A really good photograph is one which makes another photographer think “I wish I’d taken that”; a great photograph is one that makes him think that, then buy a print from you to put on his wall.
A good photograph has three elements that harmonise and thus set it apart from the rest of the field. We’ll look at the first element today, Exposure, which is difficult to get right.
There are three elements to be considered when calculating exposure:
Aperture (the tap)
Shutter speed (the sluice-gate)
ISO (the hifi volume control)
I mentioned in a previous post that aperture & shutter speed do “other things” as well as control the volume and duration of the light reaching the sensor, and now is the time for you to become aware of those functions.
Aperture also controls the “depth of field” (DoF) which is the distance range over which objects in the photograph will appear to be “acceptably sharp”. We’ll cover this in more detail in the post on the hyperfocal distance.
A small aperture (large f/No.) such as f/8, f/11, f/22 give a larger depth of field and, conversely, a large aperture (small f/No) f/4, f/2.8, f/1.4 give a smaller depth of field.
It gets more complicated by the fact that the depth of field varies with both the focal length of the lens and the camera to subject distance.
In the days of film, a photographer who needed info on the DoF had to have access to DoF tables – nowadays you can download a free app for your smartphone (mine also calculates the hyperfocal distance).
I spent many years ignoring the hyperfocal distance (as most photographers do) but once you grasp the concept, you can take certain types of photographs all day, without ever focussing your camera!
Shutter speed A slow shutter speed 1/25, 1/8 can result in camera shake or visible subject movement, both of which are a bad thing. A faster shutter speed will freeze movement but at the expense of a higher ISO or wider aperture,
ISO Low ISO (100, 200) gives a cleaner image than a high ISO. A lot of camera sensors will give “noise” in the image (visual equivalent to white noise, or distorted sound if you rack the hifi to 11) from ISO 800. Visible colour noise in an image is also a bad thing. Camera manufacturers often boast of their camera’s high ISO of perhaps 12800, 25600 or higher. Good luck in using it. It is possible, but involves a good bit of post-processing and you really do have to avoid any hint of underexposure. Noise is more noticeable in the shadows so, if you have to add a bit of exposure to the shadows then you will amplify the noise.
If I correctly expose an image (no underexposing) I can use ISO 6400 on my Canon 6D without a problem. Anything much higher than that is reserved for the day that Martians land in my garden at dusk.
I know that I promised you "no charts, tables etc" but this one isn't too complicated and it does have an important messge.
The really important point in this table is that:
For the same scene, ALL of the above combinations of ISO, aperture, and shutter speed give the same exposure.
ISO200 – f/8 – 1/60 puts exactly the same amount of light in the bucket as does
ISO400 – f/11 – 1/60 which is exactly the same as ISO1600 – f/16 – 1/125.
Go and try it out! Set your camera to “M” for manual, choose a nice well-lit subject that isn’t going to move about, and take a few shots at various combinations.
So why chose one setting over another?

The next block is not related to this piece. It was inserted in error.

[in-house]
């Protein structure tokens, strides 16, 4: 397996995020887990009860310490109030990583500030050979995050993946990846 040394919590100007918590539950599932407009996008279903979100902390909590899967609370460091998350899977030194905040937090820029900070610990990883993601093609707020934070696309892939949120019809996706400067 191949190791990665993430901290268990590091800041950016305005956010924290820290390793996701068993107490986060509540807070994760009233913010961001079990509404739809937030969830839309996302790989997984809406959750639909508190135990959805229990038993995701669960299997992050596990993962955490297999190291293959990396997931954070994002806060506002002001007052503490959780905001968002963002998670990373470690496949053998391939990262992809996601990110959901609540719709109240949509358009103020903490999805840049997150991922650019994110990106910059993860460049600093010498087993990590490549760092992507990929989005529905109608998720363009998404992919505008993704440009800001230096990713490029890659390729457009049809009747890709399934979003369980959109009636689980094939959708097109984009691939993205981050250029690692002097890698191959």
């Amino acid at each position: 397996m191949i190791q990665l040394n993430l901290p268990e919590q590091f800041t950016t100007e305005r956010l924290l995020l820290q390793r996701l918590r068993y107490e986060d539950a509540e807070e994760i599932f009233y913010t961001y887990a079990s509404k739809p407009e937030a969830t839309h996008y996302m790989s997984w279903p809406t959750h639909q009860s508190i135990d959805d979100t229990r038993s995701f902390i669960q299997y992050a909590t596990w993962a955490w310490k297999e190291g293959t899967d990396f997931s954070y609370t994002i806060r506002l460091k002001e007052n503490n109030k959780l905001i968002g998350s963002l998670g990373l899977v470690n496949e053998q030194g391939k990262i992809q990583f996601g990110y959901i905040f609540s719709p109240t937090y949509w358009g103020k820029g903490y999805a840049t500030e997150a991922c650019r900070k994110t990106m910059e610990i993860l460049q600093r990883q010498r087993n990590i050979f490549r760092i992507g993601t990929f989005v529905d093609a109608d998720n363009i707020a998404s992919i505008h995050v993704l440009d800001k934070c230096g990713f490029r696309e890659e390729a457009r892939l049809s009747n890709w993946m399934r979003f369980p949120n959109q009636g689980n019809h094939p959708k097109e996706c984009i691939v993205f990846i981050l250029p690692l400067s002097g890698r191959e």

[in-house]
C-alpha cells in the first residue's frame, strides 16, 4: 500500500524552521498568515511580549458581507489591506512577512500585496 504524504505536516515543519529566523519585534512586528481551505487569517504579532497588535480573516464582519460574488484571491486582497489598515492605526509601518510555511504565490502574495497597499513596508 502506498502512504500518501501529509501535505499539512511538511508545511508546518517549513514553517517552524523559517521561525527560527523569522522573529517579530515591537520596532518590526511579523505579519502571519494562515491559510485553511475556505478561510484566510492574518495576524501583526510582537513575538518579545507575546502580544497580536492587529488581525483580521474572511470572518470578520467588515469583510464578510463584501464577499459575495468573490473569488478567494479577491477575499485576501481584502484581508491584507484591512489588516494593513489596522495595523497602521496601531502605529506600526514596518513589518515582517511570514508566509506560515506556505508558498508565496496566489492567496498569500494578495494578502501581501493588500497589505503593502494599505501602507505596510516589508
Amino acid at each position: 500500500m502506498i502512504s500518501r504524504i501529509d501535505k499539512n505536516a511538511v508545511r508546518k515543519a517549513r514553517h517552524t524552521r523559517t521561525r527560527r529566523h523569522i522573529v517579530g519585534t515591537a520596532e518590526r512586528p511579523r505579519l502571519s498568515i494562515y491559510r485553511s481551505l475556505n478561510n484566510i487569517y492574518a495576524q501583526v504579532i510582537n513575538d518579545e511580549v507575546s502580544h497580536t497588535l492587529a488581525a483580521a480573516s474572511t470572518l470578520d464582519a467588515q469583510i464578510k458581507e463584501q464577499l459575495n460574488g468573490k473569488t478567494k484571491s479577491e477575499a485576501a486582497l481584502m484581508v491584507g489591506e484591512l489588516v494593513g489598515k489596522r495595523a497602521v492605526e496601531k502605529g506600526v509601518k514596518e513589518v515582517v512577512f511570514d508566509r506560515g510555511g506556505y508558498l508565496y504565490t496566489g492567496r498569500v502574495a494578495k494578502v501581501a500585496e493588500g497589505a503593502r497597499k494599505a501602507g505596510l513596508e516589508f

We’ve already mentioned that a low ISO gives better image quality and a High ISO allows picture taking in lower light at the expense of colour noise. The considerations for the other two elements are:
A big lens aperture, f/1.4, f/2, f/2.8, means a more expensive & heavier lens; it also means a very shallow DEPTH of FIELD – ie the parts of the photograph that appear acceptably sharp fall in a very narrow band. At f/1.4 focussing on an object 50cm away the depth of field might only be 1cm. Anything closer than 49cm or further than 51cm will not be acceptably sharp.
This can be a good thing – to blur backgrounds & foregrounds – and thus put emphasis on a certain point but you have to be aware of it.
A smaller maximum aperture, f/4, or f/5.6 will generally mean a lighter & cheaper lens but one that will let in less light. This in turn means a Higher ISO (colour noise?) or a slower shutter speed.
A slower shutter speed, say 1/60 at f/4 instead of 1/250 at f/2 might mean camera shake (never acceptable) or some blurring due to subject movement. This can be acceptable, depending on what you want to capture.
Lenses come in a variety of FOCAL LENGTHS from perhaps 17mm (or smaller) which is a WIDE-ANGLE lens to 200mm (or larger) which is a TELEPHOTO lens. The longer the focal length, the harder it is to avoid camera shake (never ever acceptable). As a general rule of thumb, most people can avoid camera shake by using a shutter speed equal to the focal length of the lens ie 1/50 for a 50mm lens, 1/200 for a 200mm lens.
Image stabilisers/optical stabilisers (IS/OS) are a great help but add to the cost & weight of the lens. With a good IS system you might be able to hand-hold a 200mm lens at 1/50.
So you set the ISO, choose a suitable shutter speed/aperture and let the camera’s metering system choose the matching aperture/shutter speed. Er, no. It’s not quite that simple.Yo ur camera has more computing power than was available to the first manned space flights but it has no idea of what you are taking a picture.
Ok, Martians haven't landed but a new Canon 7d Mk2 has and. in the process of putting it & me to the test I tried a couple of hand-held shots at ISO 16,000 and one of them is reproduced below. It's OK-ish if a little plasticy.
Tune in in another couple of weeks to learn about the other two legs that support a great photograph plus: